Breakthrough could slash R&D time for next generation of hydrogen fuel cells

April 4, 2012 By Marcia Goodrich, Michigan Technological University
With PhD student Ezequiel Medici, Jeffrey Allen, right, has created a mathematical model that can predict the flow of water inside a hydrogen fuel cell.

( -- It took Thomas Edison two years and over 3,000 experiments to develop a marketable light bulb. It has taken 10 times that long and who-knows-how-many experiments to develop a system that is far more complicated: the inner workings of a reliable, marketable hydrogen fuel cell.

Now a research team led by Jeffrey Allen of Michigan Technological University is nearing development of a that will slash that R&D time and effort. It focuses on , a fuel cell’s worst enemy.

Water vapor is the only emission coming out of the tailpipe of a cell-powered vehicle, a big reason why fuel cells are so attractive. But moving that water out of the fuel cell can be a soggy problem. Just a teaspoon can kill the reaction that drives powered vehicles. And, considering that it can take a stack of dozens of fuel cells to power a car, and a single flooded cell can take down the entire stack, water management becomes a looming issue.

Most of that watery action happens in the fuel cell’s porous transport layer, or PTL, which is not much thicker than a coffee filter. That’s where all the byproducts of the fuel cell’s power-generating reaction meet up with a catalyst and react to form water vapor.

It’s not easy to find out exactly what’s happening in the PTL. “Everything is compressed like crazy,” says Allen, the John F. and Joan M. Calder Associate Professor in Mechanical Engineering. “You have to get the gases—hydrogen and air—to the catalyst, and you have to get the water away. Figuring out how to do this has largely been a matter of trial and error.”

The latest generation of hydrogen fuel-cell engines does an excellent job of managing water, but as new materials and designs enter the arena, the industry is again faced with a long, costly experimental process to determine the best configuration.

“There’s a whole new class of catalysts coming out, and we want to make sure it doesn’t take another 20 years to optimize the materials set,” says Allen.

Optimizing those up-and-coming materials to get rid of water is especially difficult, because the movement of water in the PTL appears to be random. “But that’s what we’re trying to predict,” he says.

At high flow rates, water spreads out evenly. But when the flow rate is low, as it is in an operating fuel cell, it spreads out in irregular shapes like an amoeba, a process called “fingering.” Other factors come into play as well, including how saturated the PTL is.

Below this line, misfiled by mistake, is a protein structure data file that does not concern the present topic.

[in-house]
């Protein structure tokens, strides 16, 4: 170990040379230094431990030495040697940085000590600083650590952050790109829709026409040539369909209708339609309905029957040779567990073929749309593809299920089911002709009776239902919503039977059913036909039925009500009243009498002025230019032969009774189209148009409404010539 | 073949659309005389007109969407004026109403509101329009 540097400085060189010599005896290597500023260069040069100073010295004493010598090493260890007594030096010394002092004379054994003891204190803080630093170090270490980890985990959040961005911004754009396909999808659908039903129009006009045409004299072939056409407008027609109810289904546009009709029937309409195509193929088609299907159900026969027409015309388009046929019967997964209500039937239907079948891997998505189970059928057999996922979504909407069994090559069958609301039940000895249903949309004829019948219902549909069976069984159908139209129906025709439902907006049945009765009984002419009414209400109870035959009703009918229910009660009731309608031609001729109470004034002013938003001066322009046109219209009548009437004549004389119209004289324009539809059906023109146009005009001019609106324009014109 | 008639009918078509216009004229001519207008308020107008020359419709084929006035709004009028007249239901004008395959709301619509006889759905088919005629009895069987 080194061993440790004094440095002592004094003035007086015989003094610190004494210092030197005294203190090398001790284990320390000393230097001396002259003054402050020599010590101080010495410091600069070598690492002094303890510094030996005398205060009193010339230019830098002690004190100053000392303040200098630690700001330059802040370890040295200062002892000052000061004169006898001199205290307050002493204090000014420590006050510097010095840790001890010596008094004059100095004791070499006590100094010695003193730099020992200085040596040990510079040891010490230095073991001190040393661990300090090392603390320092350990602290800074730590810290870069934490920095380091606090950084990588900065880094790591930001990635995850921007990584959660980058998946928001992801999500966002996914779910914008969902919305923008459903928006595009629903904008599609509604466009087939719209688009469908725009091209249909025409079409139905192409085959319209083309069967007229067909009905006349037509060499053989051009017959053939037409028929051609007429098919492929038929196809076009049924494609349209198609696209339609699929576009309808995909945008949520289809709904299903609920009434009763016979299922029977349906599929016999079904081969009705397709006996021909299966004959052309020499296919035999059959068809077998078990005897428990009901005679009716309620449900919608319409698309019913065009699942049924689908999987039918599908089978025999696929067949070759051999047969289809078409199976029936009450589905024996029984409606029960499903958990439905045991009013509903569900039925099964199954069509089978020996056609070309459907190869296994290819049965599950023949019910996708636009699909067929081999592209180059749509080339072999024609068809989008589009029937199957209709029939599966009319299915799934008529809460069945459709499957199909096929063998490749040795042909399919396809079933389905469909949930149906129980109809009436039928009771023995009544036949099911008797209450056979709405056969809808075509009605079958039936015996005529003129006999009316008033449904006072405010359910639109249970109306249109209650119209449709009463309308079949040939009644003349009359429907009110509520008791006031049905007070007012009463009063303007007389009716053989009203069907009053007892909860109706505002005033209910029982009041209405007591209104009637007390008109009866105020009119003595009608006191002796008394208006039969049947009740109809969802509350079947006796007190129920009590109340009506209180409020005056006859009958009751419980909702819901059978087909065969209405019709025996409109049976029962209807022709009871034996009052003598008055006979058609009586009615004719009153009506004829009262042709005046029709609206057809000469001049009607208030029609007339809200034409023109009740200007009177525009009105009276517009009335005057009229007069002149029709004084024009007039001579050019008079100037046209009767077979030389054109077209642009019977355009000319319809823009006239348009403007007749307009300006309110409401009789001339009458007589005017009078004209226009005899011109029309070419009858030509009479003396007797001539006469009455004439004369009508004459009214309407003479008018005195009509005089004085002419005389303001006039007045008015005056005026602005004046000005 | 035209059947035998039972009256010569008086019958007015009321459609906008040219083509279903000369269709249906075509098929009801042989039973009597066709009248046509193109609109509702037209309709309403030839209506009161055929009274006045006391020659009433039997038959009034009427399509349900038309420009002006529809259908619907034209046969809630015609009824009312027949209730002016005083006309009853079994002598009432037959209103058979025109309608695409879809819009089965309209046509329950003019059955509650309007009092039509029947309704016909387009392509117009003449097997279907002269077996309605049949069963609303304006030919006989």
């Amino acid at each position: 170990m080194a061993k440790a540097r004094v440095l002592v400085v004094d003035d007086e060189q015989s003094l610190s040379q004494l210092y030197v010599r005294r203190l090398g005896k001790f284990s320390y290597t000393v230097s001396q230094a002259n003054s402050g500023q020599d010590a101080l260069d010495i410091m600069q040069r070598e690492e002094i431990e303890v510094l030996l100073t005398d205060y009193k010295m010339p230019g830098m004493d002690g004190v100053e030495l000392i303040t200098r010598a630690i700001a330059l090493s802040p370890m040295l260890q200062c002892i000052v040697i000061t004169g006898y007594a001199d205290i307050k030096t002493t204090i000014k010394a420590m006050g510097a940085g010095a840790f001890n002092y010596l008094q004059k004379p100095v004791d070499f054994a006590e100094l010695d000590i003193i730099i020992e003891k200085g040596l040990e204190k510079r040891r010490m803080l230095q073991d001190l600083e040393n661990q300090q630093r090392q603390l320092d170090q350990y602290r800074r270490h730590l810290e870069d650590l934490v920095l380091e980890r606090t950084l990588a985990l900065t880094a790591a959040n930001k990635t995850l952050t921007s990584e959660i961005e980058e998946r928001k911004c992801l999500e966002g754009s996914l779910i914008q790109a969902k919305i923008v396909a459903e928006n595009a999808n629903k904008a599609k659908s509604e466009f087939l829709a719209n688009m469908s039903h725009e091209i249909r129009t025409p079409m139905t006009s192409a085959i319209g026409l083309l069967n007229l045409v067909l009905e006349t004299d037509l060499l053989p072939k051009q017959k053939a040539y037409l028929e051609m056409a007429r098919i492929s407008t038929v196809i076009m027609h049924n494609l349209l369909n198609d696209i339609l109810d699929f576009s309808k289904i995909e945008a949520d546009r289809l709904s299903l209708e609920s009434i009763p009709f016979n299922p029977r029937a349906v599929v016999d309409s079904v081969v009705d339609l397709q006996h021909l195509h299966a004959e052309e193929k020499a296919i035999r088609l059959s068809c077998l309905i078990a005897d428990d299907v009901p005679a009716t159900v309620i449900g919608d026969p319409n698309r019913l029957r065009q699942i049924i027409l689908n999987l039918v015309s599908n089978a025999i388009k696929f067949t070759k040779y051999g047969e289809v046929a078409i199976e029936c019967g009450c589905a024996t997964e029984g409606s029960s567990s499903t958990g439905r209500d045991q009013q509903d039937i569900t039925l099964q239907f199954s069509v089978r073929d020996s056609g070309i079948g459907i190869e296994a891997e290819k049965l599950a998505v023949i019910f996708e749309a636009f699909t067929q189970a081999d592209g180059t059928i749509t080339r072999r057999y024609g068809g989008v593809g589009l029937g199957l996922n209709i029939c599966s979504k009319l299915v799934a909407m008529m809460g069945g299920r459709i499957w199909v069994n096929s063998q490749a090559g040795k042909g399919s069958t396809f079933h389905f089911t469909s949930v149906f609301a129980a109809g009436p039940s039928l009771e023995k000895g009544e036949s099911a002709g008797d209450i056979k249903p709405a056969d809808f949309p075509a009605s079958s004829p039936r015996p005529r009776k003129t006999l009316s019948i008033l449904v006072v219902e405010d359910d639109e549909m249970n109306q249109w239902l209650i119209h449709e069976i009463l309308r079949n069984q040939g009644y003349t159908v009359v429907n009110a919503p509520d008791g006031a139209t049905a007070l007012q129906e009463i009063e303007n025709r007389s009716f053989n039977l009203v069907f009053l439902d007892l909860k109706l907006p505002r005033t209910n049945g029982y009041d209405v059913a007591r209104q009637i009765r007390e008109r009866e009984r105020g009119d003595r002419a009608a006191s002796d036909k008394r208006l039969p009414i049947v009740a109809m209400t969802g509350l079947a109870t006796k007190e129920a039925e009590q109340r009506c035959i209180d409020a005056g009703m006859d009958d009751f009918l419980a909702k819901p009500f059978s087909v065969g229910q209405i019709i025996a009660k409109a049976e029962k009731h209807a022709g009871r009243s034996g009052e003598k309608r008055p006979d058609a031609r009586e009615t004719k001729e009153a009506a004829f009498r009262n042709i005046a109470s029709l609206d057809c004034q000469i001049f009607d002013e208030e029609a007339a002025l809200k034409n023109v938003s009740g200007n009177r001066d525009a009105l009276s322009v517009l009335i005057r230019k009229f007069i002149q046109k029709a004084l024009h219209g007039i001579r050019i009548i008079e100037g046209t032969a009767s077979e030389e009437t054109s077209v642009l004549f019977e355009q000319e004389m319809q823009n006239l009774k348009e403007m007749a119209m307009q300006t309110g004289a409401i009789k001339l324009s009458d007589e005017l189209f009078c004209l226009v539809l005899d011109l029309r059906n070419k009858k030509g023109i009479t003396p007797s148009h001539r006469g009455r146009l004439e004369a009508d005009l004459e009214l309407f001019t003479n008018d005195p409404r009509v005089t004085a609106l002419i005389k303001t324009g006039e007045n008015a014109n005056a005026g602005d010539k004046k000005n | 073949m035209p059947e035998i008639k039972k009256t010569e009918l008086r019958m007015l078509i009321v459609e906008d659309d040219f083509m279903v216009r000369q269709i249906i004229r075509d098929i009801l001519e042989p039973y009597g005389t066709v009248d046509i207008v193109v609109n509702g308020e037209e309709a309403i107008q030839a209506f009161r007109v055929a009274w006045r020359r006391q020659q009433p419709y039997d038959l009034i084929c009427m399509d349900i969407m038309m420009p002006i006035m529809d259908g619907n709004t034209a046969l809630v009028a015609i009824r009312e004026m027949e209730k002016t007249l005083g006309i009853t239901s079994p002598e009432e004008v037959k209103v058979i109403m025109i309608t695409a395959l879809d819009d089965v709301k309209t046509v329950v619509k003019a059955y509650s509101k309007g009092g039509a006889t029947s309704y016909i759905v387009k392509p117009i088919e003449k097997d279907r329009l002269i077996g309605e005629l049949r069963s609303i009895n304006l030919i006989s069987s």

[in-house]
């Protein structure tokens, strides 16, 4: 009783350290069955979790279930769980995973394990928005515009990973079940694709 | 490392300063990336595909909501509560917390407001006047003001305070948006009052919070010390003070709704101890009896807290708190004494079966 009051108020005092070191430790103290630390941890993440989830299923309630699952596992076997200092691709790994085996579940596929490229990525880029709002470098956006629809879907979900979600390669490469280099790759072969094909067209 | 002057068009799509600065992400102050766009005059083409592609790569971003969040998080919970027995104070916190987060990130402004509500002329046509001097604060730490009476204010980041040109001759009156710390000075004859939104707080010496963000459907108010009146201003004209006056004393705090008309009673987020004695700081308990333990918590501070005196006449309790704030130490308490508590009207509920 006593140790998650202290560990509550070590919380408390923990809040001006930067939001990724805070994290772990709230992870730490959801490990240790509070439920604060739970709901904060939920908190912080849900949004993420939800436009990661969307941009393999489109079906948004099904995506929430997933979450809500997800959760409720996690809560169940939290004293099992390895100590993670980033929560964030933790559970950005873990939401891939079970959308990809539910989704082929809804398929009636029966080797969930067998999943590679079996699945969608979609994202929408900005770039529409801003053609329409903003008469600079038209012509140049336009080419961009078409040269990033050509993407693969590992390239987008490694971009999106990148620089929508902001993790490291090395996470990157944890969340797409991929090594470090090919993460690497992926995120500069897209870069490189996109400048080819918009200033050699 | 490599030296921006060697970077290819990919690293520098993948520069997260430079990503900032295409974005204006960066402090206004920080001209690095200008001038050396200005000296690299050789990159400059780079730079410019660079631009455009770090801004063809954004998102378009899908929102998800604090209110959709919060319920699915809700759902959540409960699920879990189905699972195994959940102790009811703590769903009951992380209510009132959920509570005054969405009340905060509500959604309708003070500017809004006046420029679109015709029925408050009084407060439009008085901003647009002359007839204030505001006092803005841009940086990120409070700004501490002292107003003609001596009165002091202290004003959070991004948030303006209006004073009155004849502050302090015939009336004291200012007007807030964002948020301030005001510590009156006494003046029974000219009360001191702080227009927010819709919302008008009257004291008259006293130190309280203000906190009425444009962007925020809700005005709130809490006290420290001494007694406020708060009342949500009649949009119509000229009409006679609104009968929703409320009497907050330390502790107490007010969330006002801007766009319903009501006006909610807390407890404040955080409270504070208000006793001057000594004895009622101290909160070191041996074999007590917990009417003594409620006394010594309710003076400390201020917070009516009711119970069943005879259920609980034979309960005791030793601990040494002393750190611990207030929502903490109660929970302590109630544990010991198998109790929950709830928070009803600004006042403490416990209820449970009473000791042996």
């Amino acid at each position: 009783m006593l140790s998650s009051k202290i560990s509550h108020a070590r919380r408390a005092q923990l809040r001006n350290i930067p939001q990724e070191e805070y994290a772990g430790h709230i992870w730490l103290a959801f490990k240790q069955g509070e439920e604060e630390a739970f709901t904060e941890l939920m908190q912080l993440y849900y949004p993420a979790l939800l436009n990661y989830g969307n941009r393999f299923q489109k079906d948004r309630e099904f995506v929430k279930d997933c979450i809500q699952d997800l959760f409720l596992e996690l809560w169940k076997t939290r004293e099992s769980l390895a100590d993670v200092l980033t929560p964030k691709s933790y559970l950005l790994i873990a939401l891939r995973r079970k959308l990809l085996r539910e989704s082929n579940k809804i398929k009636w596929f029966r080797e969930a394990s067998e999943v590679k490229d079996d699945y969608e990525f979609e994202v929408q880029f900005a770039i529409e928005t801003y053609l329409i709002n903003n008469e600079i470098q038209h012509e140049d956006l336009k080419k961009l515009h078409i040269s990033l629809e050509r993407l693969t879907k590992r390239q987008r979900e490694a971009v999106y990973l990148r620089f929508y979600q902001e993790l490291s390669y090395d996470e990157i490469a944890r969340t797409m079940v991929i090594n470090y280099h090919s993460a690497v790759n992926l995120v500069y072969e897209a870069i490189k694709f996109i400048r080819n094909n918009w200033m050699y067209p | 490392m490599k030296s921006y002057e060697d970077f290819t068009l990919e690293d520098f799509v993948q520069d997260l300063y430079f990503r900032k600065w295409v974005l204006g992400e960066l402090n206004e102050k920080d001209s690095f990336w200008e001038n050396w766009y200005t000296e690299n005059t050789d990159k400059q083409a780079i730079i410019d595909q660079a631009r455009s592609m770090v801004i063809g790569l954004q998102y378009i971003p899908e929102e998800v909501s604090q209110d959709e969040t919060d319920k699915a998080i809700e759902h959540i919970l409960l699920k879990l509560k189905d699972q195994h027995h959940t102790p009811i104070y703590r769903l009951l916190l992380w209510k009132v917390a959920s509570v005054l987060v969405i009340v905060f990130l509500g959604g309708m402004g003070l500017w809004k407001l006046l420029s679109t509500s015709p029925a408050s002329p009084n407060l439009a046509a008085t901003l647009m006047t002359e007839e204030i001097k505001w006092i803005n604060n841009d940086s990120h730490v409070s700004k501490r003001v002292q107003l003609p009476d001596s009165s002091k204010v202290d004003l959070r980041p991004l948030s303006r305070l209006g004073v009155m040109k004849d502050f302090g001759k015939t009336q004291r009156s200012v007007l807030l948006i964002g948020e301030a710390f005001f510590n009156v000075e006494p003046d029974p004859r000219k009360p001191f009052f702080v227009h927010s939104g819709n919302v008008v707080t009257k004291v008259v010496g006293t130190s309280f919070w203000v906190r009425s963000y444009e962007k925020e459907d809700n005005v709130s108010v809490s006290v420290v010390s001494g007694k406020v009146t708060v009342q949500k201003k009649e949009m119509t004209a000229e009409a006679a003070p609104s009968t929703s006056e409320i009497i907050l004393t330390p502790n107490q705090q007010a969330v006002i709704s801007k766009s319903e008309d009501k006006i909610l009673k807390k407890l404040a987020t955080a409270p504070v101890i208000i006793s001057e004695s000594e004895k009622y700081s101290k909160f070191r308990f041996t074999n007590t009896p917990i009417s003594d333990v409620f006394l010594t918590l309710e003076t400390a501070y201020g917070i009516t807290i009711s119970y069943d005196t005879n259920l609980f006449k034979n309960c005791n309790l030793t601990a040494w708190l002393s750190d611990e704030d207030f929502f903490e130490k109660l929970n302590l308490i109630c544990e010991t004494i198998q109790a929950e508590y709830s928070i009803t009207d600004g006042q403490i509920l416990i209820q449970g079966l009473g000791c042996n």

Allen’s team incorporated those variables into a mathematical model with the aim of forecasting the movement of water. Then they tested it using four different types of PTL and found that they could predict how water would behave with a high degree of accuracy.

“We were really excited,” Allen says. “This is the first time anyone has validated a model in a real sample. We’re at the point where, by adjusting just one parameter, we are able to duplicate experimental results exactly.”

Now, the group has incorporated temperature and evaporation into their model to make it an even better tool for designers.

Allen and Ezequiel Medici, a Michigan Tech PhD graduate and postdoctoral research fellow, have published an article on their work, “Scaling Percolation in Thin Porous Layers,” in the journal Physics of Fluids, which was published online Dec. 23, 2011. Allen presented a paper on their most recent work, “Pore-Level Simulation of Multiphase Water and Thermal Transport in Low Temperature Fuel Cells,” at the Paul Scherrer Institute, in Switzerland.

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5 / 5 (2) Apr 04, 2012
That's excellent if they can actually make a useful model that others can use.
5 / 5 (3) Apr 04, 2012
It's all very well, but I must admit I am getting a little tired of could, should, may and perhaps when it comes to future energy technologies.
I could be on my way to becoming a grumpy old man, but please just do already.
2.3 / 5 (6) Apr 04, 2012
It's all very well, but I must admit I am getting a little tired of could, should, may and perhaps when it comes to future energy technologies.